Hawaii’s COVID-19 response for incarcerated people ranks 45th out of 50 states, according to a report the Prison Policy Initiative released last week — using data up until July 2021. Hawaii scored 125 points on a 445-point scale, and received a failing grade from the report.
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The Corrections Division under the Hawaii Department of Public Safety (PSD oversees four jails and four prisons, as well as an additional facility on the mainland. As of Sept. 6, PSD facilities house 2,917 inmates, an occupancy rate of 82.7%. Two jails, the Hawaii Community Correctional Center and the Maui Community Correctional Center, are listed as over 100% capacity.
The national report evaluated states’ COVID-19 response based on four metrics: Limiting the number of people in prisons, reducing infection and mortality rates, vaccinating the incarcerated population, and addressing basic health and mental health needs. The study said:
“While some states performed well on one or two of these criteria, no state’s response to COVID-19 in prison has been sufficient. The highest letter grade awarded was a ‘C’, and most states completely failed to protect incarcerated people.”
Limiting the number of people in prisons
Hawaii received 64 out of 130 points on incarcerated population reduction. In March 2020, there were 4,836 incarcerated people in the state, according to population data from the Marshall Project. Most recently, 4,134 people were incarcerated —a 14.5% reduction. The report said Hawaii enacted two prison release policies during this time frame: releases for medical/compassionate reasons and minor offenses.
PSD spokesperson Toni Schwartz said in an emailed statement that the report was “not credible,” and the data weighed heavily on the release of prisoners.
“With that said, even if Hawaii’s courts ordered the release of all inmates in our system, the highest grade PSD could possibly receive with this report’s scoring system is a B-.”
Schwartz pointed out that courts decide the detainment and release of inmates, not PSD.
“Currently there is a petition from the Office of the Public Defender to the Hawaii Supreme Court requesting release of certain inmates due to concerns of COVID-19 in the prisons and jails. PSD is awaiting the decision from the Supreme Court.”
Reducing infection and mortality rates
Hawaii’s COVID-19 infection and mortality rates among its incarcerated population were both disproportionately higher than the general population as of July, according to the study. The study reported 1,418 positive COVID-19 cases — or 34.3% — among incarcerated people. The general population’s COVID-19 infection rate, by comparison, was just 2.5%.
Schwartz questioned why the report gave zero points to Hawaii for this category, when it also states Hawaii had the lowest COVID-19 mortality rate in prisons in the nation (0.22%).
However, when compared to the general population’s mortality rate (0.04%), Hawaii was the most disproportionate state in the country. Incarcerated people are 5.5 times more likely to die of COVID-19, according to the report.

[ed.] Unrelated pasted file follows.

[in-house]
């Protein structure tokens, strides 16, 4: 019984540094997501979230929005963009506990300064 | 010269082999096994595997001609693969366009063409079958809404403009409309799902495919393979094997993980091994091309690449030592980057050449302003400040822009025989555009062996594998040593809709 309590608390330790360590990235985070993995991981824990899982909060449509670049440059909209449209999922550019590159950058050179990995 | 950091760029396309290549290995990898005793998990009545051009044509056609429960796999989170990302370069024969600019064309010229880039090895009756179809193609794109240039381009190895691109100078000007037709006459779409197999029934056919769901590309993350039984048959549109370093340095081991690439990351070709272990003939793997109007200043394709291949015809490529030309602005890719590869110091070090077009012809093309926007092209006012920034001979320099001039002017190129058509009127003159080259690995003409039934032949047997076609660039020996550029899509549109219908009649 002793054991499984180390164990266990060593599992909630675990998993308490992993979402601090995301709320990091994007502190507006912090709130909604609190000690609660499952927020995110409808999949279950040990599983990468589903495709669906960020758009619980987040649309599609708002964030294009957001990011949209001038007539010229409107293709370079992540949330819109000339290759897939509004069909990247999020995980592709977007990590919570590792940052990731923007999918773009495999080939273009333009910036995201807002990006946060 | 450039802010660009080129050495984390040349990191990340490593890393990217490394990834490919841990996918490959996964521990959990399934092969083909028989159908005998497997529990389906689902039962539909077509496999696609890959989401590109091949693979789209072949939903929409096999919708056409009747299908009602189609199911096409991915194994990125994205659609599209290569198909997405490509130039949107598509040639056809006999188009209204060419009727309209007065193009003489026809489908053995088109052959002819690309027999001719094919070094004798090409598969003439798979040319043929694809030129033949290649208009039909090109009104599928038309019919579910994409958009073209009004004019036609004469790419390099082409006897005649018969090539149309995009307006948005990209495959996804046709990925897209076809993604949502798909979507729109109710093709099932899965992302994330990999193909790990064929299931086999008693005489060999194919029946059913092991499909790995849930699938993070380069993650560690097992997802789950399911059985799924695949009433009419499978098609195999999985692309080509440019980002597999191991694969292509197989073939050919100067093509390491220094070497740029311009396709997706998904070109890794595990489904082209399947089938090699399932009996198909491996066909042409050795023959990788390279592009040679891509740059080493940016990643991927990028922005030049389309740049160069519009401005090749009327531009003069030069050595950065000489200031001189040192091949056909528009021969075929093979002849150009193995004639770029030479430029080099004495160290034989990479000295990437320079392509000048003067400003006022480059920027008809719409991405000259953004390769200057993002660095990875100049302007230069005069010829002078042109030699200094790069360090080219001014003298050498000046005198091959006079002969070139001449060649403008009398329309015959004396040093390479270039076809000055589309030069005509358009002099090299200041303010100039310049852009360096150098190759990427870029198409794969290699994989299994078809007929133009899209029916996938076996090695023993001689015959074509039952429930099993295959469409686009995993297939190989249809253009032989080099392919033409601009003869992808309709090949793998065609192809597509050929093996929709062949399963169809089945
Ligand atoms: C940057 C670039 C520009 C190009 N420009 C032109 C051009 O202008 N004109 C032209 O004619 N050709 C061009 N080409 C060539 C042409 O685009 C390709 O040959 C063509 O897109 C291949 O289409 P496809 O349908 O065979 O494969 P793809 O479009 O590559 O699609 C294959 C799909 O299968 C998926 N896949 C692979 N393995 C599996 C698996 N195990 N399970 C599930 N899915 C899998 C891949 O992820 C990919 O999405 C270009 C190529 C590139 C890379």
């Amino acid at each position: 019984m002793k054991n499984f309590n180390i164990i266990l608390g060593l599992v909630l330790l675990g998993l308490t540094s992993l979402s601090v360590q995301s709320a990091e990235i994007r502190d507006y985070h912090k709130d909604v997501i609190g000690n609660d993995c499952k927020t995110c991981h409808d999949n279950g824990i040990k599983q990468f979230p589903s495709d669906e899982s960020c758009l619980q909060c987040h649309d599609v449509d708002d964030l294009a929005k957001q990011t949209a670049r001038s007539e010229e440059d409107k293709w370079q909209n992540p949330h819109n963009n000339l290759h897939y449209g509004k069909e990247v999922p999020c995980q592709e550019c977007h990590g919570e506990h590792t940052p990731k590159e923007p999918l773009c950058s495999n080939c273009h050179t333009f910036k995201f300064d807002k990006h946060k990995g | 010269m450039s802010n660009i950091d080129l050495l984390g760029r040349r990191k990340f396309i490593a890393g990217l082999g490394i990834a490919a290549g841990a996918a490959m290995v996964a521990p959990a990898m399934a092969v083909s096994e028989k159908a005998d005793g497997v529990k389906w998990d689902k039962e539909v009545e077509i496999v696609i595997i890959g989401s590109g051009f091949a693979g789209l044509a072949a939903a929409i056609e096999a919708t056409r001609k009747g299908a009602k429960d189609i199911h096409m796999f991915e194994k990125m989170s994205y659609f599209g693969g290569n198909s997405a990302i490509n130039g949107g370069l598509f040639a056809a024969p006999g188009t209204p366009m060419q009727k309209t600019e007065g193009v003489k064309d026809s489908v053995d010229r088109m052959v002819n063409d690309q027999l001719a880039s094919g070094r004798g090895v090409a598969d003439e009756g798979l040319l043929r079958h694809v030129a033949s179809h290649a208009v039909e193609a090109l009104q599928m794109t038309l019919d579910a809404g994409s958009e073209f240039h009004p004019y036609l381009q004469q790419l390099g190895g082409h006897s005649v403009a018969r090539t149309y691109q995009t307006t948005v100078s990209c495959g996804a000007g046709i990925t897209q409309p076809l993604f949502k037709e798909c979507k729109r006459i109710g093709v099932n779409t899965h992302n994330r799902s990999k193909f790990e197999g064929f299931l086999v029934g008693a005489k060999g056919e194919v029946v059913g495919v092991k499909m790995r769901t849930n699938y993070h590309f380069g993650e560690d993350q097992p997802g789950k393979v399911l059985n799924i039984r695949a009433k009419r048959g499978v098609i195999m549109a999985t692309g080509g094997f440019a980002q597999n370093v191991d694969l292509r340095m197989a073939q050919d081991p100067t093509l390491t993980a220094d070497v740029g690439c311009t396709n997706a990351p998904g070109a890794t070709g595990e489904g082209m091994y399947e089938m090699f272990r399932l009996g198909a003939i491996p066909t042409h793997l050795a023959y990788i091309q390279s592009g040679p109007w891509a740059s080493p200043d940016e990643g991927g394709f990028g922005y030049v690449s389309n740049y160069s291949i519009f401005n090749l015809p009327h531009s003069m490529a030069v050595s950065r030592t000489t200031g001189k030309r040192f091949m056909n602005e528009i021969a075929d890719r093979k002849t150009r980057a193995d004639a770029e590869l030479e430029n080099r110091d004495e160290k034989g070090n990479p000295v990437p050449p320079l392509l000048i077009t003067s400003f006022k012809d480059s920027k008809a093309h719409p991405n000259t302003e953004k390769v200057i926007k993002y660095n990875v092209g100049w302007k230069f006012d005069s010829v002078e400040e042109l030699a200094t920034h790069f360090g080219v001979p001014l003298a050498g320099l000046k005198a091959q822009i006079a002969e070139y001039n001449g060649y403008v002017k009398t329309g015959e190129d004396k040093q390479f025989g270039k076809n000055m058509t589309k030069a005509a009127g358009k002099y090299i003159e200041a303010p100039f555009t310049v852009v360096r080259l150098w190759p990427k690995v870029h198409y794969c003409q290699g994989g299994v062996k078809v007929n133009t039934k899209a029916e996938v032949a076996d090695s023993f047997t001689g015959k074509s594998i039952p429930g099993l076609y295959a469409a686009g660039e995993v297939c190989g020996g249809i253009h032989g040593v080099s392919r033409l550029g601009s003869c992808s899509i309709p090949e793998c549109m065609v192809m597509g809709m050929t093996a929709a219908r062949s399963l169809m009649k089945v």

Vaccinating the incarcerated population
One area where Hawaii did relatively well was vaccination among the incarcerated population. The report said Hawaii had “high” inmate vaccination prioritization, despite being one of 15 state prison systems with less than 60% of its incarcerated population vaccinated. According to UCLA Law’s COVID-19 Behind Bars Data Project, which the study referenced, 54% of the incarcerated population was vaccinated as of July 1, 2021.
Schwartz said this number did not accurately reflect the prison vaccination rate, as it included data from state jails, which have a more transient population.
“The jails have a pre-trial population that changes daily so getting a complete count of fully vaccinated pre-trial detainees is not possible. In staying uniform with the rest of their reporting on the prison system, they should have just used the prison information.”
Schwartz said PSD provided the Prison Policy Initiative with vaccination data on June 21 for prisons and jails separately. Based on that data, PSD prisons had a vaccination rate of 73%, while jails had a 41.5% vaccination rate.
Schwartz also detailed PSD’s current efforts to vaccinate its incarcerated population. This includes educating inmates on safe hygiene practices and social distancing and requiring them to watch a ten-minute COVID-19 educational video upon intake, and posting CDC educational flyers throughout facilities.
Addressing basic health and mental health needs
For the final COVID-19 response indicator, addressing health and mental health, the study looked to see if prisons enacted “the bare minimum to protect incarcerated people.” These measures included providing masks and hygiene products, free calls to loved ones, suspended medical co-pays, and mask and testing requirements.
Hawaii ranked in the bottom quarter among the states (receiving 30 out of 115 points), and did not require COVID-19 testing for prison staff.
Schwartz said PSD began developing its pandemic response plan in February 2020, and has updated it several times to follow CDC and Department of Health guidance. PSD’s pandemic response plan is located here: https://dps.hawaii.gov/blog/2020/03/17/coronavirus-covid-19-information-and-resources/.